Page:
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Why Do We Treat Pets Like People?

Why Do We Treat Pets Like People?

“Cows are people too, you know,” reads Stonyfield Farm’s yogurt lid. The advertising line works not just for the absurdity of the statement, but because we recognize something of ourselves in it. My sister’s friend calls her cat “The Dude” for his laid-back, Jeff Lebowski?like demeanor. Another friend is convinced her dog gets embarrassed when he’s forced to poop in front of her. My stepmother treats her horse like a son. How else could you explain the $40 billion business of pet care in the U.S.? You see, Fifi is very particular about the labels she wears. 

Why Do We Humanize Animals?
Anthropomorphism is the attribution of human motivations, characteristics, and behaviors to nonhuman entities. The word originated in ancient Greece, from the Greek words for “man” and “form,” to describe the characterization of pagan gods (and eventually the Judeo-Christian God) in human terms. When humans do not have cognitive access to something, or the ability to experience, understand, or communicate with it, we often try to make sense of it by viewing it as an extension of ourselves. We assume its thought processes and motivations are similar to ours. We identify. 

People are more likely to anthropomorphize things or beings that look and act like us: animals that have faces, for example, or that walk. We’re more likely to personify a dog than a tree, or a bear than a snake. By imbuing animals with human characteristics and thought patterns, we shorten the distance between us. We start to see their behavior as either positive or negative, and we become sympathetic or, stronger still, empathetic. This feeling of a “personal” relationship can benefit humans as much as it does the animals that rely on us for food and shelter. One recent Japanese study found that a dog’s gaze can increase the owner’s level of oxytocin, the feel-good hormone instrumental in social bonding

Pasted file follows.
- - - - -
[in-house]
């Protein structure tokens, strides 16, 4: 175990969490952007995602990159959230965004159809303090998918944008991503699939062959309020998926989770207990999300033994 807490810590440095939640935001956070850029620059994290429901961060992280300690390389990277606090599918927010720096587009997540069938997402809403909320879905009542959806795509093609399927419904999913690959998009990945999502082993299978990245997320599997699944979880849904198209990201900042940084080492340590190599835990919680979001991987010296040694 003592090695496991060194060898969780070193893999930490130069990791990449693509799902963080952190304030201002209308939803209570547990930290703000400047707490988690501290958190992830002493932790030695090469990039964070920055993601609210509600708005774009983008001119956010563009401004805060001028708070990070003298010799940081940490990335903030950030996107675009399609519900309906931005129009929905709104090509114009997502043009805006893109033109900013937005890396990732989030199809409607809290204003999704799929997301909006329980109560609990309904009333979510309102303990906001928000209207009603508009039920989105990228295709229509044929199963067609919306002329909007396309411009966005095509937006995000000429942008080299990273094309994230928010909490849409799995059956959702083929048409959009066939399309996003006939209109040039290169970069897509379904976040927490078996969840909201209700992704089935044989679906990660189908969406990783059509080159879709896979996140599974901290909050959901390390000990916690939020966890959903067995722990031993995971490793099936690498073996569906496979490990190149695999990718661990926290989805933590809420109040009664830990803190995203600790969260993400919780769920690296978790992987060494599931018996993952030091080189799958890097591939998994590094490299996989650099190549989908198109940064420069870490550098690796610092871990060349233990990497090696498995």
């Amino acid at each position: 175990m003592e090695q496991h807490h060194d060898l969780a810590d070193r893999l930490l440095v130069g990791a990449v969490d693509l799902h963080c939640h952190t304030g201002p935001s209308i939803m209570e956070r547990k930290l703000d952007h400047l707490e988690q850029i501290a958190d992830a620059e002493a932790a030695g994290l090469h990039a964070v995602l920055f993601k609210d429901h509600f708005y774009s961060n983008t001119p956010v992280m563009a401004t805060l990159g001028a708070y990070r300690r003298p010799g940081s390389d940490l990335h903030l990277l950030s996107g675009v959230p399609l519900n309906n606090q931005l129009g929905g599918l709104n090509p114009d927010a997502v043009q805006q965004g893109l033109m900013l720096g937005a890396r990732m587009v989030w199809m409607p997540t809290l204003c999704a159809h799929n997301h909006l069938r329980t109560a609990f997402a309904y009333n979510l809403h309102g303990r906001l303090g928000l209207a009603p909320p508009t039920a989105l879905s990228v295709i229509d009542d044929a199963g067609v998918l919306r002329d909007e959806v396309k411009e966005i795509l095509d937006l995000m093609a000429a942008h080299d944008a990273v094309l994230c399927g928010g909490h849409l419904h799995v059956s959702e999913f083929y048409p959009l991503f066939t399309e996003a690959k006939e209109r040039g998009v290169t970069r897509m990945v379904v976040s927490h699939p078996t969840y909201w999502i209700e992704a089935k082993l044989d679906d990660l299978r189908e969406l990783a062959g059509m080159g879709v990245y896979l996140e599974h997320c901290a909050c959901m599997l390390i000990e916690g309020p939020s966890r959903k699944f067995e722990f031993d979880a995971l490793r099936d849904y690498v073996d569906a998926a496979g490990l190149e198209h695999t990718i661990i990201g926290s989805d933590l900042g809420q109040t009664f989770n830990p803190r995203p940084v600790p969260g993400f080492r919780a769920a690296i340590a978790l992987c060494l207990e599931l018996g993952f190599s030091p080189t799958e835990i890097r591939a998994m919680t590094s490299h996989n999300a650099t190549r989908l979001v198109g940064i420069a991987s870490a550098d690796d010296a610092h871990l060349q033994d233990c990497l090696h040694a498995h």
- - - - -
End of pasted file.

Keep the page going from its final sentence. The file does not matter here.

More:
Do Animals Have Personalities?
Besides anecdotal evidence, there is scientific research to support the idea that animals exhibit individual and consistent behavior across a variety of situations. Using game-theory models, researchers at the University of Groningen in the Netherlands have suggested that fish, bird, and mammal “personalities” may be linked to evolutionary survival and reproduction.

But is personality just about consistent behavior, or is it also about emotion? Scott Blais is the cofounder and director of operations at the Elephant Sanctuary in Hohenwald, Tennessee. With over 2,700 acres, it is the largest natural-habitat refuge for endangered Asian and African elephants in the United States. A unique operation whose number one priority is the respect, health, and privacy of the animals, the Sanctuary centers on the basic assumption that every elephant has distinct needs and personalities.